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What Is Nissan Safety Shield?

nissan leaf sl plus 2021 20 front row  instrument panel  interior  safety tech jpg 2021 Nissan Leaf SL Plus | photo by Joe Bruzek

Safety Shield is Nissan’s name for its collection of high-tech active safety features that are intended to help avoid collisions with objects and people. These are different from passive safety features — such as seat belts and airbags — that are designed to reduce injuries once a crash has already occurred.

Related: What Is Toyota Safety Sense?

Note that active safety features would also include such things as anti-lock brakes and anti-skid systems, but those have been around for quite a while and aren’t generally considered “high-tech” in today’s light.

What Safety Shield Includes

Features included in Safety Shield have varied over the years. In its first reference for 2011, it included (among current high-tech features) only blind spot warning. For 2013, the automaker added lane departure warning and moving object detection.

More features followed, and models getting only some of them were not touted as having Safety Shield. For 2019, Safety Shield 360 was introduced, which included the first six features described below that sense dangerous situations all around the vehicle. By model-year 2022, nearly all of Nissan’s cars, SUVs and pickups will offer Safety Shield 360.

Here’s a look at each feature:

Automatic Emergency Braking with Pedestrian Detection

Automatic emergency braking detects when you’re not braking soon enough or hard enough to avoid a collision with an object ahead. The system emits a warning and automatically applies the brakes if needed. Note that none of this may happen in time to completely avoid a collision — particularly under slippery conditions — but any reduction in speed can reduce the force of an impact and the severity of a crash. Pedestrian detection can detect people walking across the front of the vehicle and will apply the brakes if you don’t.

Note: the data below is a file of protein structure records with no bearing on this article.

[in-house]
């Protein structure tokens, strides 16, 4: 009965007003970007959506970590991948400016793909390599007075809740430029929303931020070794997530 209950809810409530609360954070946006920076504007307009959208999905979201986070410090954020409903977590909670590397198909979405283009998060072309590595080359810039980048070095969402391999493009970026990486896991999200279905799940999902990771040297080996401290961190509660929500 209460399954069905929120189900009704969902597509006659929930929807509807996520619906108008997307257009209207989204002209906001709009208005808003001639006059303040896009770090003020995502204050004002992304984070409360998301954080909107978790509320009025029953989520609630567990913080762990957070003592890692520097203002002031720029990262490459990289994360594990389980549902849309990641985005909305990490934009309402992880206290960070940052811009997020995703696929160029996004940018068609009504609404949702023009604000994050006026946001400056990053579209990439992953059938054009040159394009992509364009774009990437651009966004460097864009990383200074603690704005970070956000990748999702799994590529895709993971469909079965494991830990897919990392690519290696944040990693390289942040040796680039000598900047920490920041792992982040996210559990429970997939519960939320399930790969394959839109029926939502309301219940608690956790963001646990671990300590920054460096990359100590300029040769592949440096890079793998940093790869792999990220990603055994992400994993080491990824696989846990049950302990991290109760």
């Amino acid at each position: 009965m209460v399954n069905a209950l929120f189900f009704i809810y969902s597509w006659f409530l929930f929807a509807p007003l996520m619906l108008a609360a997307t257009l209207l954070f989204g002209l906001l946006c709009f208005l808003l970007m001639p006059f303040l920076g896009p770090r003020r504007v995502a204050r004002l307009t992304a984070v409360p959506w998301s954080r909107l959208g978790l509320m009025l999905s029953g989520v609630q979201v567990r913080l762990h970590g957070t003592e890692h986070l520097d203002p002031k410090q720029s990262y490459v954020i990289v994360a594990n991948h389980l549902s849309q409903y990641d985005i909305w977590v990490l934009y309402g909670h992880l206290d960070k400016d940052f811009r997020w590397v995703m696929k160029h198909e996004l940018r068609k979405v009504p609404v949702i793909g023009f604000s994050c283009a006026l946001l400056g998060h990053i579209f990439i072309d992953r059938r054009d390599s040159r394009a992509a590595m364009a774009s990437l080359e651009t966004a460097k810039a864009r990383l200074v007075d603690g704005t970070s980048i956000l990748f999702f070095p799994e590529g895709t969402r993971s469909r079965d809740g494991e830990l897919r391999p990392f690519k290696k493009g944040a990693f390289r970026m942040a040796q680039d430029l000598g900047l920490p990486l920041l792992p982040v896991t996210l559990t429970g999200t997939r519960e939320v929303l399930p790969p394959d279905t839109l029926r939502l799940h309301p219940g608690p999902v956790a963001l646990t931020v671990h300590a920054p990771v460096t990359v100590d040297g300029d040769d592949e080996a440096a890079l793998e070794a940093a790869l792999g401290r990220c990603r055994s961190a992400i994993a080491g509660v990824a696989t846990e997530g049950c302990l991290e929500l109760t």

Lane Departure Warning

Visual and audible alerts are given when you drift out of your lane without the turn signal for the side activated. Typically, lane markings (stripes on the road) need to be present in order for the system to work.

Blind Spot Warning

This system alerts you to vehicles traveling in the blind spot over your left or right shoulder. In some cases, a light will appear any time a vehicle is sensed, with an audible alert sounding if you activate the turn signal for that side.

High Beam Assist

When your high beams (also referred to as “brights”) are on, the system will switch to low beams when an oncoming vehicle is detected, then go back to high beams when it passes.

Rear Cross Traffic Alert

This system sounds a warning when in reverse if a vehicle is detected in your path.

Rear Automatic Braking

Rear automatic braking is designed to detect if you’re closing in too rapidly on an object directly behind when backing up. It sounds a warning then applies the brakes if you don’t. However, Nissan notes that it “cannot prevent all collisions and may not provide warning or braking in all conditions. Driver should always turn and check surroundings before driving.”

Forward Collision Warning

Forward collision warning alerts you when you’re closing in too quickly on an object ahead. Some systems add the ability to apply the brakes if you don’t — a combination often called forward collision warning and mitigation, but now commonly referred to as automatic emergency braking.

Moving Object Detection

This system sounds an alert when it detects objects or people moving toward your vehicle.

Limitations and Safety Implications

It’s important to note that all systems explained above — regardless of manufacturer — rely on sensors that may not work under some conditions, such as adverse weather. They cannot be considered 100% reliable, and thus should never be counted on to replace a driver’s normal vigilance.

Also note that Safety Shield (including Safety Shield 360) does not offer any kind of hands-free, self-driving or semi-autonomous capability. Thus, it should not be confused with Nissan’s ProPilot Assist system, which — though your hands still must be on the wheel — includes features that help you stay centered in your lane and match the speed of the vehicle ahead, even when that vehicle comes to a stop and starts again.

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